I moved to Oakland with a band called The Have Mercys, and we basically just started booking shows at our house with bands we thought were cool.  We made friends and toured a bit and had a tape which I think was very important. Facebook wasn’t really what it is now so it wasn’t just like, a bunch of people shared it or whatever.

I moved to LA with the intention of making a tape just by myself just because I wanted to. I never planned on playing live because I wasn’t a “real band.” Then my friend and mentor Nobunny asked me to play a show in L.A. with him, and I was like, why not? Then I booked a tour with my friends The Big Big Bucks because I wanted to go to SXSW and get a ride back to Boston. I wanted to have a CD as well as a tape to sell on tour, cuz I’ve noticed that a lot of people turn their noses up at tapes. So I made the 4 Loko 2 Kayla CD-R as sort of a tour supplement to the Milo tape and put it on the internet for free. I think that was the best thing I could have done. Also going on tour a bunch helped a lot.

Green 333x500 What Type of Equipment Do YOU Use?: An Interview with Singer Colleen GreenA lot of young people struggle with the decision of whether or not to make a break for the “big city.” Do you think it’s necessary to move to a highly populated area in order to get attention as an artist?

No way. I mean, I’ve been living in a really big city for the past couple of years, and I am way more isolated than I ever was living in Boston or Oakland which are both pretty fucking small ass cities. The best thing you can do is tour. A lot of bands think “I don’t have time” or “I don’t have the money,” but you just need to like, do it anyway. And if your music is good people will take notice. But if it blows and isn’t catching on anywhere, then you need to get the net and just like go back to school or something. Unless you’re totally rich. In that case you should be able to just do whatever you want.

I love the percussion on your albums. Do you use a drum machine out of necessity or personal preference?

Necessity and personal preference alike. I can’t play the drums!

A big issue with indie artists is the “legitimacy” of licensing music for commercial use. There was a recent Twitter beef (now squashed) between Patrick Stickles and Kurt Vile about a Vile song appearing in a bank ad. Where do you generally fall on the topic?

Hm. I dunno if I would let a bank use my music, but sometimes they trick you, you know? I keep all my money in a plastic bag for that reason alone. And half of it is Canadian!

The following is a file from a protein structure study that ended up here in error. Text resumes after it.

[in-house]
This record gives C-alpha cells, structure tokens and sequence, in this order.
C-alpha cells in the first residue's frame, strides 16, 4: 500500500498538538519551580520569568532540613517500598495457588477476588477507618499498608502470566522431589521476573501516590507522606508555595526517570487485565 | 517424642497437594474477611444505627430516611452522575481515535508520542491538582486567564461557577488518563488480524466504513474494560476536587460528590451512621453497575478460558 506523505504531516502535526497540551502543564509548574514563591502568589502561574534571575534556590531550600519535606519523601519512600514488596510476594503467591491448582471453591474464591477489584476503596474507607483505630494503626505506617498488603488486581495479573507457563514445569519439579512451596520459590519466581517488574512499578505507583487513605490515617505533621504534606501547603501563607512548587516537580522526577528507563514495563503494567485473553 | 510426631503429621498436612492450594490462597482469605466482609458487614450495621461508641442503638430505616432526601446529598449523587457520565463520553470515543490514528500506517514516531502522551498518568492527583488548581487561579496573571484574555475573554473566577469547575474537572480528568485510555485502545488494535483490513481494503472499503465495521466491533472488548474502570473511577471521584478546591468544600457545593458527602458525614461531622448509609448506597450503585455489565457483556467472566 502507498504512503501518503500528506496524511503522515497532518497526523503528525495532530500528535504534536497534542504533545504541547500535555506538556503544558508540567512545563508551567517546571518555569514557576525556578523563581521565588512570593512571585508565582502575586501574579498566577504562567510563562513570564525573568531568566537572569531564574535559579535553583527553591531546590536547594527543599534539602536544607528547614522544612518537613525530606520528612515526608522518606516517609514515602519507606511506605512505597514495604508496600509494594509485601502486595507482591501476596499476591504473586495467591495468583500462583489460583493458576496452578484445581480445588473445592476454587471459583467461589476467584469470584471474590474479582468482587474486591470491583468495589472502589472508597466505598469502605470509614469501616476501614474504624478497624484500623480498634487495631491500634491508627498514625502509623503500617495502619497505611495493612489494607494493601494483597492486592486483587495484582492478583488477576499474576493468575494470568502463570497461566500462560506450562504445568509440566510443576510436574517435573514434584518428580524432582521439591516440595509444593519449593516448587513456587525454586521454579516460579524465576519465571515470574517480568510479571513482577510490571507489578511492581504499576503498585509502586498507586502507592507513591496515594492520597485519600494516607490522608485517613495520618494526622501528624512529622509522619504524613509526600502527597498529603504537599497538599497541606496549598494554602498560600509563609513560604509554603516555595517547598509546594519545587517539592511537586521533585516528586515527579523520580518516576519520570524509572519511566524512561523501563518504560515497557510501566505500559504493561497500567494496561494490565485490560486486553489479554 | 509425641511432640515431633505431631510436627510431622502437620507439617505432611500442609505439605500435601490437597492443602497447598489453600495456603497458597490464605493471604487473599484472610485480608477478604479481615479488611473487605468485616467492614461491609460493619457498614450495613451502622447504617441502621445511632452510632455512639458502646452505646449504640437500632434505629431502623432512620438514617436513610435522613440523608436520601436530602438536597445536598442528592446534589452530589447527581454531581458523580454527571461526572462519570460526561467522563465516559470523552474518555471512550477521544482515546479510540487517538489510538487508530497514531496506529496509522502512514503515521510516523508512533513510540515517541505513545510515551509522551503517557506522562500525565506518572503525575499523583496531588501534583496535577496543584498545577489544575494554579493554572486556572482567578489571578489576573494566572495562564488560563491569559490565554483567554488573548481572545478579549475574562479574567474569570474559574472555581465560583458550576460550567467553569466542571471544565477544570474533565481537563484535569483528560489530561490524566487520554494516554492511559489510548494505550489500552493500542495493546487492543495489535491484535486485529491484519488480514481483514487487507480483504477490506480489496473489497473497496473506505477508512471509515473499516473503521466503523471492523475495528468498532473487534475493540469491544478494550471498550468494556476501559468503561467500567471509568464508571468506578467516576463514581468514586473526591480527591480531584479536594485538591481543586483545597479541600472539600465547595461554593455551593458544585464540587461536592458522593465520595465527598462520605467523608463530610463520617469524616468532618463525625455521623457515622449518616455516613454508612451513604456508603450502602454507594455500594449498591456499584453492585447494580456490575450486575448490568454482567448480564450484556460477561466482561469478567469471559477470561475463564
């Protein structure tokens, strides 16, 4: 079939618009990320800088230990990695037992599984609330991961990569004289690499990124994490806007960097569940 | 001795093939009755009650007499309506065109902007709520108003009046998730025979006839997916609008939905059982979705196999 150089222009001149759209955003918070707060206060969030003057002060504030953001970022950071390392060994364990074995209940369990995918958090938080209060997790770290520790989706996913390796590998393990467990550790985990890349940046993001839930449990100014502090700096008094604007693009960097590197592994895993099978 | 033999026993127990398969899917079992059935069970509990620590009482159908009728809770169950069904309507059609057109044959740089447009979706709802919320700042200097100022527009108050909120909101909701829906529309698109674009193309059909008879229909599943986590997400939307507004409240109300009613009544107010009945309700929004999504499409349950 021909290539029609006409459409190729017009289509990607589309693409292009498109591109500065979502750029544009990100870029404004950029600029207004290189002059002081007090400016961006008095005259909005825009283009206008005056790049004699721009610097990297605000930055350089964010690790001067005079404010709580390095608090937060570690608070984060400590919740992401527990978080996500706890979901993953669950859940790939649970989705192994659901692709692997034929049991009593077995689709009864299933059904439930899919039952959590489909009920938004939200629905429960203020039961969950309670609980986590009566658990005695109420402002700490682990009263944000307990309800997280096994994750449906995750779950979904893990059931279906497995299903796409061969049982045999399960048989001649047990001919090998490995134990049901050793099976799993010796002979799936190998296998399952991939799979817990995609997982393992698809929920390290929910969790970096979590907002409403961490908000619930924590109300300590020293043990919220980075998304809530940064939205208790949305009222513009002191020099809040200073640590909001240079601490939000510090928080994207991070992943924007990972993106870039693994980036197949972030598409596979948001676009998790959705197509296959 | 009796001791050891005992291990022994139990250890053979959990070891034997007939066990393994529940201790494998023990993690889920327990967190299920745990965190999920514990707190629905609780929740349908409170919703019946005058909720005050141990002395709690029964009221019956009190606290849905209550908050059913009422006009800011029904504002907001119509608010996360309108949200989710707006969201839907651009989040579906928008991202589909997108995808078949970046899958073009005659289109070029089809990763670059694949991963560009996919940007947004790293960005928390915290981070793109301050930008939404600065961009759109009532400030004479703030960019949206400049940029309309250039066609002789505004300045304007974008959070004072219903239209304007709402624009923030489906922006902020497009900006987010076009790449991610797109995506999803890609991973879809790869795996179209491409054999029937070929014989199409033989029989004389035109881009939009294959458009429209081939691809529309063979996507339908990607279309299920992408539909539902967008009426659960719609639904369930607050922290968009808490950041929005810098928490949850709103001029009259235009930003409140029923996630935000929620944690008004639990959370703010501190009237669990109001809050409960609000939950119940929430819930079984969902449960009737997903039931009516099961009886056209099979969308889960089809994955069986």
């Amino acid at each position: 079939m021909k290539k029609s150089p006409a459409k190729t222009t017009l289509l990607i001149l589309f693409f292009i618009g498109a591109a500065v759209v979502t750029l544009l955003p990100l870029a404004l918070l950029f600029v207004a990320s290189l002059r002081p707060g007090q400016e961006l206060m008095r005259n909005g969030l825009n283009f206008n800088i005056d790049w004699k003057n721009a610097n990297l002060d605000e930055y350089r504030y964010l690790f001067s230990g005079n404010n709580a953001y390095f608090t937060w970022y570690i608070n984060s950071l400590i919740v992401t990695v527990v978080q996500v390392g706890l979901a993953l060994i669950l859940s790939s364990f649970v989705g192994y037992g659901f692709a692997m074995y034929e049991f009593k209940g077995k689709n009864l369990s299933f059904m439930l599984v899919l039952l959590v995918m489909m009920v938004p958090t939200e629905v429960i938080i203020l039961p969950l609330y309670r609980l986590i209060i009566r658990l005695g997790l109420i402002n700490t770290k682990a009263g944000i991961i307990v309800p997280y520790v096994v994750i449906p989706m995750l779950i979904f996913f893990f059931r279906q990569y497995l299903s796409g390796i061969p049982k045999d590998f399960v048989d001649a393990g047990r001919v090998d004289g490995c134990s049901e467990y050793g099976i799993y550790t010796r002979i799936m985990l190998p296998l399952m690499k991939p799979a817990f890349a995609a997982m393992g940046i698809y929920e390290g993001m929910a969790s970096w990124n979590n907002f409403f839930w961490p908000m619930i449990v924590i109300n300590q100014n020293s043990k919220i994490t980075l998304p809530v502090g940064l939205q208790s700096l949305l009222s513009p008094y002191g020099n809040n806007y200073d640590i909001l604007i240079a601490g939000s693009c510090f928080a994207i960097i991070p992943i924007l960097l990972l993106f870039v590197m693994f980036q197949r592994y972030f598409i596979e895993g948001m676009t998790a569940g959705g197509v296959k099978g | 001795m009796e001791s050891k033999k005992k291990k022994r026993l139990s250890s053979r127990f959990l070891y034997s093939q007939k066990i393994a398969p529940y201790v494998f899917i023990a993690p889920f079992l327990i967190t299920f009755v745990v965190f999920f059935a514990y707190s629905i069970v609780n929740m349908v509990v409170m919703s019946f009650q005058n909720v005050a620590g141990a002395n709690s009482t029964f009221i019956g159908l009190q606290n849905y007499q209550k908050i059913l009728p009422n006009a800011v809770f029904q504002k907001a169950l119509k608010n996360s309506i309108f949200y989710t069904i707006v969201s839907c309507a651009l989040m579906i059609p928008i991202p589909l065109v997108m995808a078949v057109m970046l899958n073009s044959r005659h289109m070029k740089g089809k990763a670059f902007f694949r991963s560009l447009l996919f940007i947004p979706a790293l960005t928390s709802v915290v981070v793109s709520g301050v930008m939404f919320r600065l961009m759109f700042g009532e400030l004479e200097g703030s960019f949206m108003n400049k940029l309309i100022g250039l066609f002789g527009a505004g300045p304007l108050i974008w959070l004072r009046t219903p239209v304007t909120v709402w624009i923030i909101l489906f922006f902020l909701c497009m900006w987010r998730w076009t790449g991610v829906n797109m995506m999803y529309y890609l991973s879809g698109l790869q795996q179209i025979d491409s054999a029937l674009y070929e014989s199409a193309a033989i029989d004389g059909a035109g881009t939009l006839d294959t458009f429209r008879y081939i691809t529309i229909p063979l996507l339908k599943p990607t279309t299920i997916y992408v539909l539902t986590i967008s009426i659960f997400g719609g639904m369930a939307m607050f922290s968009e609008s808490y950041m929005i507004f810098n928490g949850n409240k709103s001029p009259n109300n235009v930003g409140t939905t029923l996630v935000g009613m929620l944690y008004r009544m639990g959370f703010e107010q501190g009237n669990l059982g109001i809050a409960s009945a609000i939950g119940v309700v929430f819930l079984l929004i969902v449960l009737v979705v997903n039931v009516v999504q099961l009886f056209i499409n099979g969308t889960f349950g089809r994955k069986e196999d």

The title track from Green One features the chorus “I am just a green one.” Are you referring to your last name, marijuana, or does the color mean something more to you?

I dunno, it’s like, green is just what I AM, you know?

I love the handclaps that appear on some of your songs. How do you know when a tune needs some of those?

Well, the drum machine offers precious few percussion choices, and the hand clap happens to sound the best of all. There’s like a shaker, and a rim shot, but I don’t really like those as much. When I really need to spice things up, I go for the fake hand clap OR possibly the fake cowbell. But on Cujo I also used a real hi-hat. So that was fun.

There is a remarkable consistency from Green One to Cujo in solidifying a very unique, effective sound. The biggest distinction between the two EPs is that Cujo feel darker both musically and lyrically than Green One. Was that move a conscious decision or did the songs just turn out that way?

The songs on Cujo are just the songs that I happened to come up with at the time. I wanted it to be inspired by the sound I imagined Art Fag as a label having, but even more commercial. I wanted it to be really poppy and melodic and sweet of course, but also moody and kinda sad.

You’re currently off tour after a busy 2011. Are you working on a new record? Will you be touring in 2012?

Yes and Yes! I am currently working on a new LP for my label, Hardly Art, which is the best record label in the entire world. It’ll be out sometime in 2012 I hope. Also, Milo Goes to Compton is coming out on vinyl in February, and you can already pre-order it!

In your music, interviews and tweets, you come across as a very easy-going person. Is there anything about touring that annoys you?

The only thing that bothers me when I’m touring is having to deal with people who try to tell me how I can/should improve my art. People like that really annoy me. But annoyances are few and far between and easily forgotten. The worst thing about touring is not being able to go to bed at a reasonable hour and not getting proper nutrition. Other than that, I absolutely love being on the road. When I’m not on tour it’s like, who knows when I’ll brush my teeth next?

pinit fg en rect gray 20 What Type of Equipment Do YOU Use?: An Interview with Singer Colleen Green
Posted in Music Interviews and tagged , , . Bookmark the permalink. Trackbacks are closed, but you can post a comment.